Monash University

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Vitamin D, Phosphate and Fibroblast Growth Factor 23: A role in the pathogenesis and management of Chronic Kidney Disease and Chronic Kidney Disease Mineral and Bone Disorder

posted on 2017-11-14, 01:41 authored by Matthew John Damasiewicz
Chronic kidney disease (CKD) is defined by the presence of proteinuria or decreased kidney function, with a prevalence of 10-15% in the adult population. CKD can progress to end-stage kidney disease (ESKD) and is associated with progressive abnormalities of bone and mineral metabolism, defined as CKD mineral and bone disorder (CKD-MBD). The use of vitamin D in CKD, the optimal level for initiating treatment and the use of current and novel biomarkers in the management of CKD-MBD remain controversial. This thesis examines the role of three markers of CKD-MBD; vitamin D, phosphate and Fibroblast Growth Factor 23 (FGF-23), in the pathogenesis, detection and management of CKD and CKD-MBD.

Using the baseline and 5-yr Australian Diabetes Obesity & Lifestyle Study (AusDiab), I examined the prevalence and incidence of CKD by serum 25-hydroxyvitamin D level [25(OH)D]. I found that low serum 25(OH)D levels were significantly associated with prevalent CKD (albuminuria), as well as an increased incidence of albuminuria at 5-years.

The definition of the optimal target serum 25(OH)D level in health and in CKD remains unclear. Using a large community cohort I was able to determine an interaction between the effect of vitamin D and PTH by CKD stage, enabling analysis across all stages of CKD. I found no single level that can clearly define vitamin D deficiency, but rather a range of serum 25(OH)D measurements that places the patients at risk for deficiency. Furthermore in CKD there may be a benefit in targeting higher serum 25(OH)D levels.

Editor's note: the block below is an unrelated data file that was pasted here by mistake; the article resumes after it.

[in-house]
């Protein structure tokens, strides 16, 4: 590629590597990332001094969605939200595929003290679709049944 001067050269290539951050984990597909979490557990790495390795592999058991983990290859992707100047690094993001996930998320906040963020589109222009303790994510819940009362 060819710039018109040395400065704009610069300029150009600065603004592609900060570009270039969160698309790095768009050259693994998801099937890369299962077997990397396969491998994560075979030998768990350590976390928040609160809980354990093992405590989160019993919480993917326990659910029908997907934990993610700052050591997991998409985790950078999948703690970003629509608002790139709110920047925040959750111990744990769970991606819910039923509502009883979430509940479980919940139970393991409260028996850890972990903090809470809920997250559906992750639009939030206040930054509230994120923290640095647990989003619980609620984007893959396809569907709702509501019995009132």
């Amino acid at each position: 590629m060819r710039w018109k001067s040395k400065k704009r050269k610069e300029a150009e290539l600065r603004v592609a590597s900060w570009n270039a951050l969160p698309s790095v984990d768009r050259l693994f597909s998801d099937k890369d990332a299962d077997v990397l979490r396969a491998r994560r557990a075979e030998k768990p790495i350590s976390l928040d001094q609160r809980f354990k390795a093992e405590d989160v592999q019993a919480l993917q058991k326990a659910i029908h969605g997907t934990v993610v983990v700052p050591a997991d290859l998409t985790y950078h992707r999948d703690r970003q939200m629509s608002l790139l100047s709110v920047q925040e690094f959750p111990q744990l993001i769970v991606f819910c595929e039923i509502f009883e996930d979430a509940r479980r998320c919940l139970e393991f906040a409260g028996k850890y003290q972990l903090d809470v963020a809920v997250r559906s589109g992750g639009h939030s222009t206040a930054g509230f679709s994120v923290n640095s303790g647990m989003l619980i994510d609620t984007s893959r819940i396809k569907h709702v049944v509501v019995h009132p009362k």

The treatment of elevated phosphate levels remains the cornerstone of therapy for patients with ESKD, where phosphate measurements are usually collected randomly. I explored whether fasting samples are superior to random samples. My study found no difference between the two collection methods, but demonstrated marked intra-individual variability in serum phosphate levels, highlighting the need for more considered clinical decisions.

FGF-23 has been proposed as a potential biomarker for CKD-MBD, as it increases early in CKD, and has associations with morbidity and mortality outcomes. Much remains unknown about the effects of haemodialysis on FGF-23 levels, and the optimal collection and processing methods. My studies found no discernable effect of haemodialysis on FGF-23 levels. However different collection methods significantly influence measured FGF-23 values (with plasma being superior to serum), and FGF-23 levels showed high inter- and intra-individual variability.

This thesis provides further evidence for research into vitamin D deficiency as a modifiable risk factor for CKD. My studies also support the hypothesis that we should target a range of serum 25(OH)D levels, rather than aim for a single threshold level, thus providing further rationale for supplementation and target levels on CKD. My studies further question the current practice of regular phosphate measurement in ESKD, and treatment changes in response to those measures. Finally given the marked variability in measured levels, my studies examining FGF-23 suggest that at present it is not ready for routine clinical use. The work in this thesis will inform further observational and interventional studies, and provide additional data to inform clinical guidelines.


Principal supervisor

Kevan Polkinghorne

Additional supervisor 1

Peter G Kerr

Year of Award


Department, School or Centre

Clinical Sciences at Monash Health

Campus location



Doctor of Philosophy

Degree Type



Faculty of Medicine Nursing and Health Sciences

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